FROM THE CORNER (Anna Rader - Vocals, Janet and Dave Heffner - Lyrics) This ballad is the namesake of the album. I spent many an hour being disciplined by standing in the classroom corner. In a reverse way, this ostracization only made me more independent. This independence has been part of significant turns in my life, most recently leading to the creation of this album! Anna sings simultaneously on multiple tracks, giving a special ethereal quality. This recording was the first one on which I experimented with filter gates for a repeating effect.
BLUES ETUDE IN C MINOR (Len Cagle - Tenor saxophone, Anna - vocals) Being a two verse/chorus instrumental, I attempted to use a more classical Gershwin blues style with this piece. On the first part I am playing a full 88 keyboard, followed by part two with Len improvising on saxophone. I believe we could have easily improvised much longer than the 4 minutes devoted to this blues number. Strings are used sparingly in the background, as well as Anna singing softly near the end.
GET OUT THE JUNK (Len Cagle - Tenor saxophone) Although I classified this as electronic, the inspiration was from jazz fusion music I played some time ago. The saxophone part is structured in the first half, but then heavily improvised towards the end. There are a lot of electronics going on in the piece with 24 tracks of instruments, arpeggiators, and samples, many of which show up in a big ending. This is my first composition to use Wobble on the bass, producing a pitch and rhythmic movement by varying the low frequency oscillator. This is a technique used frequently in “Dubstep” although the rhythm is based on contemporary D&B (drum and bass genre). I would be remiss if I didn’t mention the frequent use of “cowbell.” :-)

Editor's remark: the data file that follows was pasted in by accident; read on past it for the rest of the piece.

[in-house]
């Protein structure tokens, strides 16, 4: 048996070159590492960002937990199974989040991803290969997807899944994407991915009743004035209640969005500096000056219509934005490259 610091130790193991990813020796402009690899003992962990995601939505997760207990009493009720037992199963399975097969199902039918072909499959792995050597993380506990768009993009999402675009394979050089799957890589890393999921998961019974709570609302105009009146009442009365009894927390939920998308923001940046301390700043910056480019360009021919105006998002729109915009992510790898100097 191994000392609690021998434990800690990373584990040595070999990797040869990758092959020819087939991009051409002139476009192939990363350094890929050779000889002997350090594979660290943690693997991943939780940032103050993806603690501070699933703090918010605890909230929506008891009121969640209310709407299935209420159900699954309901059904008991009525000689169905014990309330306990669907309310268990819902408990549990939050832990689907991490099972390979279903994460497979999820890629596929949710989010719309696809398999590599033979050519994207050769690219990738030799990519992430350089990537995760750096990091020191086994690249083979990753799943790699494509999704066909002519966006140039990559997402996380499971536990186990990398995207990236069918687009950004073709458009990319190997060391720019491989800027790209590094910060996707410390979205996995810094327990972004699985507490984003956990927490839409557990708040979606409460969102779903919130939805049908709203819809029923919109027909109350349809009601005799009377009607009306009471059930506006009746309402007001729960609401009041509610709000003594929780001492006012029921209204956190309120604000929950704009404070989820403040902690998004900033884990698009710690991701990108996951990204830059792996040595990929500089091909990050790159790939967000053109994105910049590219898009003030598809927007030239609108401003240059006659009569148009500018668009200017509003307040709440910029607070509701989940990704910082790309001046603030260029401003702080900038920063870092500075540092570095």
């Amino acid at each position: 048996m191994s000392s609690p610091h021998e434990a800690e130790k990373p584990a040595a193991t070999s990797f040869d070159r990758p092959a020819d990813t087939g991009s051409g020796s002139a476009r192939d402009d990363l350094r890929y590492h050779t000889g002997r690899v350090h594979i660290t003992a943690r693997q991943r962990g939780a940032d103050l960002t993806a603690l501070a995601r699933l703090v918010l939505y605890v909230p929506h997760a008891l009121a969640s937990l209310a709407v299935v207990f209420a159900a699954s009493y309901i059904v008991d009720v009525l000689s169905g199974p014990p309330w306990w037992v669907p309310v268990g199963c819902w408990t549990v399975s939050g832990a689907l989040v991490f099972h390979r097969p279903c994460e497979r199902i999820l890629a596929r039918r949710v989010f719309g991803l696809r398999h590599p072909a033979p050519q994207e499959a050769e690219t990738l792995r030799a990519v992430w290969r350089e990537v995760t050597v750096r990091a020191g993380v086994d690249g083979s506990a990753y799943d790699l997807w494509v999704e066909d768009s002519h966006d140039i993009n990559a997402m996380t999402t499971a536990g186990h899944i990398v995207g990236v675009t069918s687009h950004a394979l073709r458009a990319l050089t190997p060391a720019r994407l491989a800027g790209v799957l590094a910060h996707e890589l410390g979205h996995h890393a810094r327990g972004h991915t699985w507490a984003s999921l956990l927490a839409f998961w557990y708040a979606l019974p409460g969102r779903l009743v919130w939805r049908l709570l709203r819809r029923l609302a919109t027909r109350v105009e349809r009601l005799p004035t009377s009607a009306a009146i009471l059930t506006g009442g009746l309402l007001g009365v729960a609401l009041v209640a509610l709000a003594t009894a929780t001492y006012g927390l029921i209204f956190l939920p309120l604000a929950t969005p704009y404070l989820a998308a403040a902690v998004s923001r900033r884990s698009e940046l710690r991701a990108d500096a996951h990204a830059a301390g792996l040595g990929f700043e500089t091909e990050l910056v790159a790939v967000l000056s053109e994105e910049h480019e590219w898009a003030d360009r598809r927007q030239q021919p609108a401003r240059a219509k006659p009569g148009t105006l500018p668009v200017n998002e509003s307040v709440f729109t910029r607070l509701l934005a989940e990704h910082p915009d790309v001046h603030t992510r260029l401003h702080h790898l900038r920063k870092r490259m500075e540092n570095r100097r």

I CAN’T STOP LOVING YOU (Anna Rader - Vocals/harmony, Dave Heffner - Lyrics) Not quite fast enough at 120 bpm to be called “Dance,” but possibly in the new style called “NuDisco.” The German software synthesizer Hybrid 3 is used liberally on a dozen tracks. I enjoy programming this synth with arpeggios, sequences, filters, etc. The musical core revolves around a “Trance” track in the treble clef. Most of the vocals are mirrored with a lead synthesizer and a touch of strings in the classic disco style. The lyrics are dedicated to my wife, Janet.